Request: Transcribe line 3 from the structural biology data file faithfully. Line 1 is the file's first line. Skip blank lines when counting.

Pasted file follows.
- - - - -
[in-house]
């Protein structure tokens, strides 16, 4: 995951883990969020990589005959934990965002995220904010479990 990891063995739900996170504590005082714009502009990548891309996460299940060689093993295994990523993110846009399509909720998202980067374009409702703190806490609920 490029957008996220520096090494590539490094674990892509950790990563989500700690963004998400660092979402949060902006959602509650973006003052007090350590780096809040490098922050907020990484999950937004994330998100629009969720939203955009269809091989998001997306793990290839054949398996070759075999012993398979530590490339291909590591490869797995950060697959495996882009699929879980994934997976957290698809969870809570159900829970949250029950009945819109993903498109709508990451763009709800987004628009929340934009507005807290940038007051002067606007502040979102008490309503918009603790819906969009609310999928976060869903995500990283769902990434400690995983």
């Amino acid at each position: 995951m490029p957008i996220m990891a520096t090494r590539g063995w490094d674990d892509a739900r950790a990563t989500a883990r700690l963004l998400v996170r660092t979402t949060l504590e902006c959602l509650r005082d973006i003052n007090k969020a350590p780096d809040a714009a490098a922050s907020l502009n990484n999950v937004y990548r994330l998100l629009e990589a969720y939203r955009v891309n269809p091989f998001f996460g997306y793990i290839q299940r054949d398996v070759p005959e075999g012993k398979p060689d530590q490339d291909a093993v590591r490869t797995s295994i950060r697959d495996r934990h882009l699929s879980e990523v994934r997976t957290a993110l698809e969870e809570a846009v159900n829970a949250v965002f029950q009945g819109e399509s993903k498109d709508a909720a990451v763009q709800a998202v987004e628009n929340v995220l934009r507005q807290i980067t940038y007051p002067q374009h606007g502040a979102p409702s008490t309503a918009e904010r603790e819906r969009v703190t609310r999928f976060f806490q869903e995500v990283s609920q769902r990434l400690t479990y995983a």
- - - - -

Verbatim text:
């Amino acid at each position: 995951m490029p957008i996220m990891a520096t090494r590539g063995w490094d674990d892509a739900r950790a990563t989500a883990r700690l963004l998400v996170r660092t979402t949060l504590e902006c959602l509650r005082d973006i003052n007090k969020a350590p780096d809040a714009a490098a922050s907020l502009n990484n999950v937004y990548r994330l998100l629009e990589a969720y939203r955009v891309n269809p091989f998001f996460g997306y793990i290839q299940r054949d398996v070759p005959e075999g012993k398979p060689d530590q490339d291909a093993v590591r490869t797995s295994i950060r697959d495996r934990h882009l699929s879980e990523v994934r997976t957290a993110l698809e969870e809570a846009v159900n829970a949250v965002f029950q009945g819109e399509s993903k498109d709508a909720a990451v763009q709800a998202v987004e628009n929340v995220l934009r507005q807290i980067t940038y007051p002067q374009h606007g502040a979102p409702s008490t309503a918009e904010r603790e819906r969009v703190t609310r999928f976060f806490q869903e995500v990283s609920q769902r990434l400690t479990y995983a």